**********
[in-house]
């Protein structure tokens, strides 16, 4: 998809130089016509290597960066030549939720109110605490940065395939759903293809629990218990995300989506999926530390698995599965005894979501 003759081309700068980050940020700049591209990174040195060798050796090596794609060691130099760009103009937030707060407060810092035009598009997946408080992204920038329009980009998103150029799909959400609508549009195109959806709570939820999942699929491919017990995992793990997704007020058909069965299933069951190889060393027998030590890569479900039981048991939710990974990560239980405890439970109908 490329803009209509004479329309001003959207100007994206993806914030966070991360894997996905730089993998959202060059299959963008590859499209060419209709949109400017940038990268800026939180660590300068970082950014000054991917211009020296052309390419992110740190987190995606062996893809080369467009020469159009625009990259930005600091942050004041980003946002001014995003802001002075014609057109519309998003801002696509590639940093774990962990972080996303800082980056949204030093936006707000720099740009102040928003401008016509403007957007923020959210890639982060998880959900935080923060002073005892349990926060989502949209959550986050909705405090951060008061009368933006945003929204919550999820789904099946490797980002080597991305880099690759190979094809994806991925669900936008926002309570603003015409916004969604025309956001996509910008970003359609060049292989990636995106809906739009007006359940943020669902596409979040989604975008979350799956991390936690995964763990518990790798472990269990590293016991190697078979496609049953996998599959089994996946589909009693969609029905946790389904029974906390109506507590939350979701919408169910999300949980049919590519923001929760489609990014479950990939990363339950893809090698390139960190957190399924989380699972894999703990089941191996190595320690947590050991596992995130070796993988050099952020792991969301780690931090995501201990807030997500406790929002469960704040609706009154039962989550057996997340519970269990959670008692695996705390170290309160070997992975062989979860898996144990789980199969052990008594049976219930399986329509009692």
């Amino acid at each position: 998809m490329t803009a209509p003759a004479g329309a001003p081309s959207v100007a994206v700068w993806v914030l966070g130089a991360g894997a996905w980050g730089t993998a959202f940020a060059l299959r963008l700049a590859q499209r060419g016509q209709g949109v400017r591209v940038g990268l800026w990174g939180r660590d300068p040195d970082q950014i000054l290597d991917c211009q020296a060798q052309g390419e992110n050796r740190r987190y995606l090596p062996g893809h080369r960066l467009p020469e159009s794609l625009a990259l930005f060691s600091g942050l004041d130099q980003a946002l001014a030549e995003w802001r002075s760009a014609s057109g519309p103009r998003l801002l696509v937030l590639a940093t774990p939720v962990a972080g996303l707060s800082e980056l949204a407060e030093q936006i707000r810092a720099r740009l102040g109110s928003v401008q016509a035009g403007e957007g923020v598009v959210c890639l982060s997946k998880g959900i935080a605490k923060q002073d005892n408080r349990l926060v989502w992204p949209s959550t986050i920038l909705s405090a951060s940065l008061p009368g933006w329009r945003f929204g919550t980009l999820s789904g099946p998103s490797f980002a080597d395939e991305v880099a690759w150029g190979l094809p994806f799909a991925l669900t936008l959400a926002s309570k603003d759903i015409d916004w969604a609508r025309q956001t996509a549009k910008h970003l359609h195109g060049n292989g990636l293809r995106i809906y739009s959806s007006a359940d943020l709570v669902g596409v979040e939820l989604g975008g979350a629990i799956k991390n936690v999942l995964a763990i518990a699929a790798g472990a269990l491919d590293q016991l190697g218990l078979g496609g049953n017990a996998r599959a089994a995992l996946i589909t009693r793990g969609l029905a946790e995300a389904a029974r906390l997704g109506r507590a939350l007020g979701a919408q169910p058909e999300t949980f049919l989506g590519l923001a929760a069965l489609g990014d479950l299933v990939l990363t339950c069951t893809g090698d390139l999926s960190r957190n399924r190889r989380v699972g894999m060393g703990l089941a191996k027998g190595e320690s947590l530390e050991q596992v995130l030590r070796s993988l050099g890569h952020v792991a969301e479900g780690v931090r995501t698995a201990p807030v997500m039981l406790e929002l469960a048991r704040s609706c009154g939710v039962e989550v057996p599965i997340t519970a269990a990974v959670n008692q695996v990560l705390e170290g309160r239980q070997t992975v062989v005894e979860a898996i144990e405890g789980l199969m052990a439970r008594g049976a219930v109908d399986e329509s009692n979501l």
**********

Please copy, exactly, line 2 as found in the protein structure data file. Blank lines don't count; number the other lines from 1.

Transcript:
């Protein structure tokens, strides 16, 4: 998809130089016509290597960066030549939720109110605490940065395939759903293809629990218990995300989506999926530390698995599965005894979501 003759081309700068980050940020700049591209990174040195060798050796090596794609060691130099760009103009937030707060407060810092035009598009997946408080992204920038329009980009998103150029799909959400609508549009195109959806709570939820999942699929491919017990995992793990997704007020058909069965299933069951190889060393027998030590890569479900039981048991939710990974990560239980405890439970109908 490329803009209509004479329309001003959207100007994206993806914030966070991360894997996905730089993998959202060059299959963008590859499209060419209709949109400017940038990268800026939180660590300068970082950014000054991917211009020296052309390419992110740190987190995606062996893809080369467009020469159009625009990259930005600091942050004041980003946002001014995003802001002075014609057109519309998003801002696509590639940093774990962990972080996303800082980056949204030093936006707000720099740009102040928003401008016509403007957007923020959210890639982060998880959900935080923060002073005892349990926060989502949209959550986050909705405090951060008061009368933006945003929204919550999820789904099946490797980002080597991305880099690759190979094809994806991925669900936008926002309570603003015409916004969604025309956001996509910008970003359609060049292989990636995106809906739009007006359940943020669902596409979040989604975008979350799956991390936690995964763990518990790798472990269990590293016991190697078979496609049953996998599959089994996946589909009693969609029905946790389904029974906390109506507590939350979701919408169910999300949980049919590519923001929760489609990014479950990939990363339950893809090698390139960190957190399924989380699972894999703990089941191996190595320690947590050991596992995130070796993988050099952020792991969301780690931090995501201990807030997500406790929002469960704040609706009154039962989550057996997340519970269990959670008692695996705390170290309160070997992975062989979860898996144990789980199969052990008594049976219930399986329509009692």